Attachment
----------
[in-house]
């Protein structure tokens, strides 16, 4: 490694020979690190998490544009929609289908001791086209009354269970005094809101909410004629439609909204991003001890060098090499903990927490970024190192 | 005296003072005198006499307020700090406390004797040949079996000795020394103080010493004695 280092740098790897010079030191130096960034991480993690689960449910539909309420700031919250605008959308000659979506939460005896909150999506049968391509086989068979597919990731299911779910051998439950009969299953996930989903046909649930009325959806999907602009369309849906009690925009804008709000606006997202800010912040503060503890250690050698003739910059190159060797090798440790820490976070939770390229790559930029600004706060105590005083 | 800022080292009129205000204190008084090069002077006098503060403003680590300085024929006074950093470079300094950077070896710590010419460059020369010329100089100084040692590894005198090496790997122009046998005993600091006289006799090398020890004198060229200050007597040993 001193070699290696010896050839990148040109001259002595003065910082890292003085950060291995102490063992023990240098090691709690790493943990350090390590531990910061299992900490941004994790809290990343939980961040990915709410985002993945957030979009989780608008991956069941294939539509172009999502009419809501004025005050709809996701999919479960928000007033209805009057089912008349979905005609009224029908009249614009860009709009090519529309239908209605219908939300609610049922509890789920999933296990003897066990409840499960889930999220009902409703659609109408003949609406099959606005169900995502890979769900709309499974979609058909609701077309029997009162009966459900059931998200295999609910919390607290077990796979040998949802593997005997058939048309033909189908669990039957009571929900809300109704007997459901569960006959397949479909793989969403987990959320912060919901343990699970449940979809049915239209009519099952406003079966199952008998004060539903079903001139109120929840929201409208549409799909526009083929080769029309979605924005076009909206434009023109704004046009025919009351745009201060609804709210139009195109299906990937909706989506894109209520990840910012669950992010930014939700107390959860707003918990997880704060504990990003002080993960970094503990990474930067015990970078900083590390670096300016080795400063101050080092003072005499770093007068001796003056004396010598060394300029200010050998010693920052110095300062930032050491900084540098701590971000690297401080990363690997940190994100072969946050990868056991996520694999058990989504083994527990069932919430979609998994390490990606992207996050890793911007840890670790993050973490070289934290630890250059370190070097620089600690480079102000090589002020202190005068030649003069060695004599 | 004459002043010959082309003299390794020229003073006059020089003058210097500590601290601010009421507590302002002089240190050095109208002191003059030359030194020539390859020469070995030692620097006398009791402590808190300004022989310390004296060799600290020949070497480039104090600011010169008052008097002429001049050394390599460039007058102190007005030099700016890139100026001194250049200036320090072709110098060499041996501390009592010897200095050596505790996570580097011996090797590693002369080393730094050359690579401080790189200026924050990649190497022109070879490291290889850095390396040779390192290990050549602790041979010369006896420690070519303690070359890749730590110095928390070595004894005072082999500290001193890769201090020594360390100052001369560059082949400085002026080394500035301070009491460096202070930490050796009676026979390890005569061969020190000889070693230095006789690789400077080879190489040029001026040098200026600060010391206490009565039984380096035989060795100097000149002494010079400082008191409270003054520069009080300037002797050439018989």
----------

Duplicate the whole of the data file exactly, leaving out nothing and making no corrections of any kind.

[in-house]
């Protein structure tokens, strides 16, 4: 490694020979690190998490544009929609289908001791086209009354269970005094809101909410004629439609909204991003001890060098090499903990927490970024190192 | 005296003072005198006499307020700090406390004797040949079996000795020394103080010493004695 280092740098790897010079030191130096960034991480993690689960449910539909309420700031919250605008959308000659979506939460005896909150999506049968391509086989068979597919990731299911779910051998439950009969299953996930989903046909649930009325959806999907602009369309849906009690925009804008709000606006997202800010912040503060503890250690050698003739910059190159060797090798440790820490976070939770390229790559930029600004706060105590005083 | 800022080292009129205000204190008084090069002077006098503060403003680590300085024929006074950093470079300094950077070896710590010419460059020369010329100089100084040692590894005198090496790997122009046998005993600091006289006799090398020890004198060229200050007597040993 001193070699290696010896050839990148040109001259002595003065910082890292003085950060291995102490063992023990240098090691709690790493943990350090390590531990910061299992900490941004994790809290990343939980961040990915709410985002993945957030979009989780608008991956069941294939539509172009999502009419809501004025005050709809996701999919479960928000007033209805009057089912008349979905005609009224029908009249614009860009709009090519529309239908209605219908939300609610049922509890789920999933296990003897066990409840499960889930999220009902409703659609109408003949609406099959606005169900995502890979769900709309499974979609058909609701077309029997009162009966459900059931998200295999609910919390607290077990796979040998949802593997005997058939048309033909189908669990039957009571929900809300109704007997459901569960006959397949479909793989969403987990959320912060919901343990699970449940979809049915239209009519099952406003079966199952008998004060539903079903001139109120929840929201409208549409799909526009083929080769029309979605924005076009909206434009023109704004046009025919009351745009201060609804709210139009195109299906990937909706989506894109209520990840910012669950992010930014939700107390959860707003918990997880704060504990990003002080993960970094503990990474930067015990970078900083590390670096300016080795400063101050080092003072005499770093007068001796003056004396010598060394300029200010050998010693920052110095300062930032050491900084540098701590971000690297401080990363690997940190994100072969946050990868056991996520694999058990989504083994527990069932919430979609998994390490990606992207996050890793911007840890670790993050973490070289934290630890250059370190070097620089600690480079102000090589002020202190005068030649003069060695004599 | 004459002043010959082309003299390794020229003073006059020089003058210097500590601290601010009421507590302002002089240190050095109208002191003059030359030194020539390859020469070995030692620097006398009791402590808190300004022989310390004296060799600290020949070497480039104090600011010169008052008097002429001049050394390599460039007058102190007005030099700016890139100026001194250049200036320090072709110098060499041996501390009592010897200095050596505790996570580097011996090797590693002369080393730094050359690579401080790189200026924050990649190497022109070879490291290889850095390396040779390192290990050549602790041979010369006896420690070519303690070359890749730590110095928390070595004894005072082999500290001193890769201090020594360390100052001369560059082949400085002026080394500035301070009491460096202070930490050796009676026979390890005569061969020190000889070693230095006789690789400077080879190489040029001026040098200026600060010391206490009565039984380096035989060795100097000149002494010079400082008191409270003054520069009080300037002797050439018989």